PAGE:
Tomorrow, Idaho's economic outlook committee will meet deep in the polished underground wings of the Capitol. We'll make wild guesses as to how much money Idahoans will pay in taxes in the year ahead. I've served all 8 years of my 4 terms in the Idaho legislature on this committee. I have a record of regular closest "guesses" at total tax revenues, a fact that's pleasing in good years but grim in years like 2009 when Idaho's economy began to take its dive.

The number we pick in the next week will set a limit for how much money we have to spend in our next state budget. We all know the number gets good when more people are employed and buy goods and services. Businesses do better then as well. And from it all, the state collects tax revenues which will fund elementary schools and community colleges, parks and drug treatment programs.

Does anyone think this year the Idaho legislature will suddenly re-consider our current strategy of telling every single state agency, "This year, no building anything, no hiring anyone, no replacing broken items or taking on new projects?" No. This three year austerity strategy has cost Idaho over 3000 state jobs. And somehow the Governor still seems proud of it.

When America had its last great depression, rather than paying unemployment for laid off workers, government paid them to do jobs communities needed to have done. Idaho has closed parks, health department offices, scaled back mental health treatment programs, laid off school teachers, increased class sizes in schools colleges and universities and much more.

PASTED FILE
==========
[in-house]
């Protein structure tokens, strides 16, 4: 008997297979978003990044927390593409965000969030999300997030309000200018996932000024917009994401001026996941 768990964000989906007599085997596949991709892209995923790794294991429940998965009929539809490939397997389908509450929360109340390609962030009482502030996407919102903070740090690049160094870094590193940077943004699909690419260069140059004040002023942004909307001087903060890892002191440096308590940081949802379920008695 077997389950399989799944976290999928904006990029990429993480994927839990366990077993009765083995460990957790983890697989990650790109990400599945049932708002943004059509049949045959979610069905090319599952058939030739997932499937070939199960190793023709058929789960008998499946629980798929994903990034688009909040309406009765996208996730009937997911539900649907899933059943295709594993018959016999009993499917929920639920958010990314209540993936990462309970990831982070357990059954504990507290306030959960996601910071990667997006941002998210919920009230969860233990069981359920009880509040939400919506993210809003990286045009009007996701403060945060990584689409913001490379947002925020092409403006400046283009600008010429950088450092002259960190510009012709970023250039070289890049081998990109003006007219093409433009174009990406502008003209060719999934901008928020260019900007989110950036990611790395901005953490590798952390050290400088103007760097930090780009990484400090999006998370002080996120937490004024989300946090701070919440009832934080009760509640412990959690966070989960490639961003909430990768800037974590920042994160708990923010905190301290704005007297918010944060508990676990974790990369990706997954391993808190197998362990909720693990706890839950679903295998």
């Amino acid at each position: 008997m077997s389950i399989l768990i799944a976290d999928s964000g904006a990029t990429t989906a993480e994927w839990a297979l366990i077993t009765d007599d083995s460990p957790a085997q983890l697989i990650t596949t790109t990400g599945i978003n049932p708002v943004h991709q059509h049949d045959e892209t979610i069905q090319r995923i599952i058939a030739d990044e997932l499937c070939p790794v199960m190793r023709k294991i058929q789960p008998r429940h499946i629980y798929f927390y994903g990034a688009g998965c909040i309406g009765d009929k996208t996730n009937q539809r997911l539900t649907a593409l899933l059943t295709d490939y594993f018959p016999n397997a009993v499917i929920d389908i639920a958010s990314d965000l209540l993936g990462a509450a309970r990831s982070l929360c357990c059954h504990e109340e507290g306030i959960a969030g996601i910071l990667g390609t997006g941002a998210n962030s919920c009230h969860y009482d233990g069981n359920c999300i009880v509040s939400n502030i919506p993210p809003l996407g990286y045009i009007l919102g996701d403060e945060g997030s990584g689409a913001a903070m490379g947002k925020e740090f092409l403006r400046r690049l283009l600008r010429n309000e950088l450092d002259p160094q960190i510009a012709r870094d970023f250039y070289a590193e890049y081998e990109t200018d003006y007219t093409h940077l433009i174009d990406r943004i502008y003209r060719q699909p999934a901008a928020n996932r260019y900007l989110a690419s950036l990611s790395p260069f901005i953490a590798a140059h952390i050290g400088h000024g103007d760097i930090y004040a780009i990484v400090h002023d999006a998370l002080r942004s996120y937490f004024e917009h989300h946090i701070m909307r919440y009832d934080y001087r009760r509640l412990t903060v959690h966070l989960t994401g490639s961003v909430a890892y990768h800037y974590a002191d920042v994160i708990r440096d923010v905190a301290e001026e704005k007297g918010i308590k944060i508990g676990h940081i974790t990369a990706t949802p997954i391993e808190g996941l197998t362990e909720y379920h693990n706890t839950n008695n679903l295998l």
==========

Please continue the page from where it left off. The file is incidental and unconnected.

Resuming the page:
Yet I'm sad to say I suspect those who loathe government will have their way with our economy again. They will continue the austerity in spite of the fact that it's hurting the very people who cry for lower taxes. Business owners. It all cycles around. Even 2000 jobs would do a lot for the Idaho economy, for builders, retailers, restaurants, and those who sell cord wood or consumer services. If we resisted the urge to deepen tax breaks and exemptions and focused instead on creating the most needed of state jobs, we might just inspire a few business owners to do a bit of hiring themselves. Imagine that.


If it Doesn’t Work

Off through the dark tonight the stathouse grounds are cold and snowless. When the gavel falls and the 2012 session begins on January 9th, I will begin my 8th year serving in the Idaho legislature. After what seem like so many years, I still come to the work with the expectation that what lies ahead holds some promise of hope. I work hard to hold onto that.

Each year is different. That is comforting. It could be better.

But going into this session I hear far too many whisperings of Republican colleagues setting their agendas and limiting the range of legislation they will support based on what they think the extreme of their party demands. This will be an eleaction year. New closed Republican primaries are unknown enough to strike fear into every moderate heart.

Tonight as vapor clings in frozen patterns on windsheids and cold cuts deep into every stone, I have a caution for my colleagues: You give them this power. With their threats will they now get everything they want? While perfectly reasonable people elected you, often by overwealming margins, will you none the less vote in the interest of the few in your districts who wish you ill and in May will seek to drive you from office regardless of how you answer their threats?

And what if you wake up tomorrow and those who elected you for your intelligence and integrity grow disgusted? What if those who purposely elected you as a moderate, a reasonable person, what if they abandon you and stay home on election day or vote for Democrats because of the compormises you made out of fear of the central committee lynch mobs down the street?